Sunday, June 1, 2014

“Rape is ...the end of our future”

If you believe that you are in possession of a soul that will be indestructibly yours, here is an easy way to protect it from being eternally tarnished. It is really very simple. Join the movement (led by Sulabh International for now) to sponsor community toilets in villages...government initiatives will be never enough. We must save our girls, and we must give them the dignity that is their birth-right, and we must be able to restore some of their natural cheerfulness. We must try and we must not fail.

“My daughter was a cheerful girl before but now she’s just silent” 

“Yes, your majesty, we do much assumptions. We assumed that men love us and need us. Men do neither. They love their ego and need to satisfy their lust. Once both are satisfied, the man leads the woman he claims to love to a blind-alley, blinded-folded and with her hands tied on the back,” said Scheherzade.

First, a moving piece penned by Anwar Iqbal of Dawn:

“Pray, share the story, your majesty, if it pleases you,” Scheherzade said.
“That I will, so you may know and acknowledge the idiocy of your kind,” the king said.

“The woman who was bludgeoned to death with bricks outside a Kazi court was love-blind,” the king began. “So she fell for a man twice her age.”
“We may never know what caused her to do so but let’s assume that she was love-blind,” Scheherzade commented.
“Women assume. Men probe,” said the king.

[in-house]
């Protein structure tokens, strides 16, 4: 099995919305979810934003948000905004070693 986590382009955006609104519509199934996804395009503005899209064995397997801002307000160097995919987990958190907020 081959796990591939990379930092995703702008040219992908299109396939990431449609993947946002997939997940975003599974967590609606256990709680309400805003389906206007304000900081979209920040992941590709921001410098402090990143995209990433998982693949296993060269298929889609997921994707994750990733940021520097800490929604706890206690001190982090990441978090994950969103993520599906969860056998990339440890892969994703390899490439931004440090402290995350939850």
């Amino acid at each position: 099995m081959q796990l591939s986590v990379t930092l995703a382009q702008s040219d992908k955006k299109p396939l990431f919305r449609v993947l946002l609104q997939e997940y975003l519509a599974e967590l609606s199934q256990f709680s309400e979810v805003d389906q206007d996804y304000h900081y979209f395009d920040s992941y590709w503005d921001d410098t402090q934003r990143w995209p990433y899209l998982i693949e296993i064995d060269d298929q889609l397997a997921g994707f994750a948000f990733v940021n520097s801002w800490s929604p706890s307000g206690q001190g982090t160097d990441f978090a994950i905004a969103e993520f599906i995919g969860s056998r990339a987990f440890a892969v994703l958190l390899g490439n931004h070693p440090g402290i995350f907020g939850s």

“Yes, your majesty, we do much assumptions. We assumed that men love us and need us. Men do neither. They love their ego and need to satisfy their lust. Once both are satisfied, the man leads the woman he claims to love to a blind-alley, blinded-folded and with her hands tied on the back,” said Scheherzade.

“Unwise that can have dangerous consequences,” said the king, “but since I am in a forgiving mood, I will only ask what leads a woman to this blind alley except her foolishness?”

“Perhaps you are right, your majesty, but what causes a mother to bring up her son and turn him into a man? Love or blindness?” asked Scheherzade.

“Do not argue,” said the king, “remember your have forfeited your life to me.”

“Forfeited I have not, risked, yes,” Scheherzade said to herself, adding: “May I request your majesty to proceed with the story?”

“OK, where was I?” asked the king.
“You were saying that this woman fell for a man twice her age,” Scheherzade reminded him.

“Yes, she did and this man was already married. So he killed his first wife to marry this woman,” the king said.

“Did she ask him to kill her? And even if she did, didn’t he know that murder is a crime punishable with death?” asked Scheherzade.

“We may never know what she said or did because she is dead,” said the king.
“But the man is still alive, can’t they ask him?” said Scheherzade.
“They can but they will not,” said the king.
“Why, your majesty?” asked Scheherzade.
“Because he has already been forgiven,” said the king.